How could a radical, racist militia linked to war crimes and crimes against humanity come to identify itself with a country like modern-day Germany?
It is a question which has preoccupied German journalist Simone Schlindwein for some time. She is based in Uganda but makes regular trips to the eastern Democratic Republic of Congo (DRC), where she has met fighters from the Democratic Forces for the Liberation of Rwanda (FDLR) on several occasions.
“Many are football fans who support Bayern Munich or Stuttgart, everybody has heard of Angela Merkel, some even speak German,” she said.
The FDLR rebels feel a certain affinity towards Germany. They assumed that the former head of the FDLR Ignace Murwanashyaka used to live in the country in ambassadorial style with his own villa.
Murwanashyaka came to Germany in the late 1980s and studied at Bonn University. The Rwandan Hutu leader was later granted political asylum on account of political persecution in his home country. He lived quietly in the German city of Mannheim until his arrest in 2009.
Murwanashyaka and his deputy Straton Musoni controlled the activities of the FDLR in eastern DRC from Germany via text message, email and satellite phone.
In their book recently published in German “Tatort Kongo – Prozess in Deutschland” (Crime scene Congo – Trial in Germany) Simone Schlindwein, Dominic Johnson from Germany’s Taz newspaper and Bianca Schmolze from the Medizinischen Flüchtlingshilfe Bochum (Medical Refugee Aid Bochum) explore and analyze one of the most complex trials in German legal history.
The book examines the hierarchy of the FDLR, whose fighters have killed, raped and plundered their way through the east of the DRC for the last 20 years. It describes the Rwandan genocide in 1994 and how thousands of militant Hutus fled in its aftermath to eastern DRC and founded the FDLR. It also looks at Rwanda’s colonial past.
Genocide culprits had Bundeswehr training
The trial of the two FDLR leaders, who resided in Germany, lasted four and a half years. In September 2015, the court in Stuttgart sent Murwanashyaka to prison for 13 years. He was found guilty of war crimes in relation to five FDLR attacks in eastern DRC and of leading a terrorist organization.
His deputy, Musoni was acquitted of war crimes and crimes against humanity, but was found guilty of leading a terrorist organization. The German court gave him an eight year prison sentence.
These were the first convictions anywhere relating to membership of the FDLR.
They were made possible by the German Code of Crimes Against International Law which was adopted in 2002. It allows German courts to prosecute certain serious crimes against civlians irrespective of where they are committed.
After the Rwandan genocide, troops who had served the ousted Hutu regime mingled with refugees flooding into Zaire (now DRC)
More than a century elapsed between the start of German colonial rule in Rwanda in the 1890s and the Stuttgart convictions but there is still a link between these two events. After Rwanda gained independence from Belgium in 1962 (Germany’s colonial era ended in 1918), modern-day Germany maintained closer ties with the Hutu government of the small East African state. Numerous Rwandans came to Germany to train and to study at university. They included Murwanashyaka and Musoni.
Sylvestre Mudacumura was a Rwandan officer who was trained by Germany’s armed forces, the Bundeswehr. He was among the thousands of Hutu militants who slaughtered at least 800,000 Tutsis and moderate Hutus in less than a hundreds days in 1994. This was the Rwandan genocide. Mudacumura later fled to eastern DRC where he helped to found the FDLR, of which is now the commander-in-chief. Mudacumura and his subordinates continue to spread fear and terror in the region to his day.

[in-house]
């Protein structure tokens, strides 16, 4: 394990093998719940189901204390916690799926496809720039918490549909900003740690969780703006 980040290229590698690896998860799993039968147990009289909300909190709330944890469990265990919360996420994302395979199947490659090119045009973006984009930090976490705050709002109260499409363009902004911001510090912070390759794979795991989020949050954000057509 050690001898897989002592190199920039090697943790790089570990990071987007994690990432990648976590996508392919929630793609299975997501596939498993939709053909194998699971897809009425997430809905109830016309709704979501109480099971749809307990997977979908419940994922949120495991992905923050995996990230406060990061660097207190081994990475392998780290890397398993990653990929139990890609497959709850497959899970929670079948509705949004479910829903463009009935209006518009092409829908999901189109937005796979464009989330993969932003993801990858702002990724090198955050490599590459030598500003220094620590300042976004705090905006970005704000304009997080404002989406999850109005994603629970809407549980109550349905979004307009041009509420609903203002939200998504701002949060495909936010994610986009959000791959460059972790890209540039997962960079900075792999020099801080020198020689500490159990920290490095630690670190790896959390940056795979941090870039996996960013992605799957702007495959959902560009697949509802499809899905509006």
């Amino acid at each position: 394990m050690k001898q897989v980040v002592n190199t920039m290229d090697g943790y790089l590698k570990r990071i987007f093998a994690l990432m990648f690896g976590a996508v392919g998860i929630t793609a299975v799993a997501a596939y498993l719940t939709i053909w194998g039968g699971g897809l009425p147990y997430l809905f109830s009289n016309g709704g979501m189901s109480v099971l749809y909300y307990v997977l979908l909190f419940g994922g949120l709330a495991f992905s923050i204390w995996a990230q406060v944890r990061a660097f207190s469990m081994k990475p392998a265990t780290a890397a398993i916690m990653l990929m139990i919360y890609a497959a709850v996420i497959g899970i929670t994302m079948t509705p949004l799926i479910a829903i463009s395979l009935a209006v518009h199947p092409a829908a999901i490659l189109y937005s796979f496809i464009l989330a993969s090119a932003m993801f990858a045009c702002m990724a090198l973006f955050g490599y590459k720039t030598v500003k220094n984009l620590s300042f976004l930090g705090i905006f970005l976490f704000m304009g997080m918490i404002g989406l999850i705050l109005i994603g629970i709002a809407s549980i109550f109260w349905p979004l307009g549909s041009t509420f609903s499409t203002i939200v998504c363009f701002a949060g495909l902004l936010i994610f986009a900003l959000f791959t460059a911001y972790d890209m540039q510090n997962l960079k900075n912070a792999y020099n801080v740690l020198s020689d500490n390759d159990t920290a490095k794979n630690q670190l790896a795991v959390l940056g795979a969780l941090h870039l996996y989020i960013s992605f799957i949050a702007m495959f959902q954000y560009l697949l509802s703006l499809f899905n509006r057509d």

Witness testimonies of FDLR crimes were read out loud in the Stuttgart court room; the names of the witnesses were withheld to protect their identity. One woman, referred to as Witness Z6, told how she had been stabbed in the thigh with a bayonet and then raped while her husband was forced to watch. Their 13-year-old daughter was then sexually abused by five FDLR rebels in succession. The family was then abducted and taken to the forest where the mother was forced into sexual slavery. After seven months, she was able to escape.
The logistical effort and financial outlay involved in making witness testimony like this available to the court was considerable. “Many charges had to be dropped because of a lack of evidence,” said Geraldine Mattioli-Zeltner, who followed the court’s proceedings for the group Human Rights Watch (HRW).
In spite of all the difficulties in amassing evidence and getting witnesses to testify and the quarrels over translation, Schlindlein believes the trial sent an extremely important signal to the FDLR. “The FDLR had always regarded Germany as a partner, some had even regarded its as their second home. This trial has changed all that. We will not tolerate crimes in the DRC being planned, controlled or in anyway supported here in Germany,” she said.
When Murwanashyaka and Musoni were arrested in 2009, 1,200 FDLR fighters surrendered within a matter of weeks. “The inability of the FDLR leadership to operate out of Germany, weakened the militia considerably,” Schlindwein said.
In February 2015, the DRC’s army launched an offensive against the FDLR. Estimates as to how many active fighters the FDLR still possesses vary from 100 to 1,500. “We continue to record serious crimes in which civilians are kidnapped, raped or killed by FDLR fighters,” HRW’s Mattioli-Zeltner said.
In May 2016, DRC authorities announced that they had arrested the FDLR’s chief of staff General Leopold Mujyanbere. Schlindwein believes military action against the FDLR may soon be unnecessary because of internal feuding. “The militia is in the process of splitting into smaller militias. Perhaps the end of the FDLR is already in sight,” she said.